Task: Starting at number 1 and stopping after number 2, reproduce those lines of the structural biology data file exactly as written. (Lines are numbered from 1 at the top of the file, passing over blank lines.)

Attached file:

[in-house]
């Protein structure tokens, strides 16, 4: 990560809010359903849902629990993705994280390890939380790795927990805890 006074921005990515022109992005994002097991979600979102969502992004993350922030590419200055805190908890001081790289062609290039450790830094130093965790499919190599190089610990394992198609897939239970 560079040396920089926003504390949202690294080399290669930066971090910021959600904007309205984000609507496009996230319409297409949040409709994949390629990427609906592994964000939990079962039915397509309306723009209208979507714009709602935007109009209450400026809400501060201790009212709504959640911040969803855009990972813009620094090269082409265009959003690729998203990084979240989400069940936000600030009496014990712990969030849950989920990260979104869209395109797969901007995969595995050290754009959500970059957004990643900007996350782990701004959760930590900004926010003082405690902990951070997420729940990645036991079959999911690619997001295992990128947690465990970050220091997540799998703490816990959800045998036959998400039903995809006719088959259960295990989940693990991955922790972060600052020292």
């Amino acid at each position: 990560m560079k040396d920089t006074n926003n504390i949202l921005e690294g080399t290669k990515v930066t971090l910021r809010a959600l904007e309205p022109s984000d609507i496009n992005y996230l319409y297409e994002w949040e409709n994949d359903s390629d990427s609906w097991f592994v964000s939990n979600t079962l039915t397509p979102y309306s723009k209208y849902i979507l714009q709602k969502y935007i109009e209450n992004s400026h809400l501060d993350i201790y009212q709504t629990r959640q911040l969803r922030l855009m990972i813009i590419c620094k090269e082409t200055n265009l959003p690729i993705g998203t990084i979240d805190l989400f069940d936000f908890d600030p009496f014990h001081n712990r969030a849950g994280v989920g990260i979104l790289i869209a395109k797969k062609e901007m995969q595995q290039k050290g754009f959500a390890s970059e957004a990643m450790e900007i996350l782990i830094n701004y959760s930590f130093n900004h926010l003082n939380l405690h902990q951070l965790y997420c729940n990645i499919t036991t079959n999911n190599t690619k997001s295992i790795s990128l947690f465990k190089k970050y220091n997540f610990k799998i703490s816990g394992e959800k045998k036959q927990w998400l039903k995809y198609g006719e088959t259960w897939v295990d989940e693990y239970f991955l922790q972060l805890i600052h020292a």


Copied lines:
[in-house]
């Protein structure tokens, strides 16, 4: 990560809010359903849902629990993705994280390890939380790795927990805890 006074921005990515022109992005994002097991979600979102969502992004993350922030590419200055805190908890001081790289062609290039450790830094130093965790499919190599190089610990394992198609897939239970 560079040396920089926003504390949202690294080399290669930066971090910021959600904007309205984000609507496009996230319409297409949040409709994949390629990427609906592994964000939990079962039915397509309306723009209208979507714009709602935007109009209450400026809400501060201790009212709504959640911040969803855009990972813009620094090269082409265009959003690729998203990084979240989400069940936000600030009496014990712990969030849950989920990260979104869209395109797969901007995969595995050290754009959500970059957004990643900007996350782990701004959760930590900004926010003082405690902990951070997420729940990645036991079959999911690619997001295992990128947690465990970050220091997540799998703490816990959800045998036959998400039903995809006719088959259960295990989940693990991955922790972060600052020292």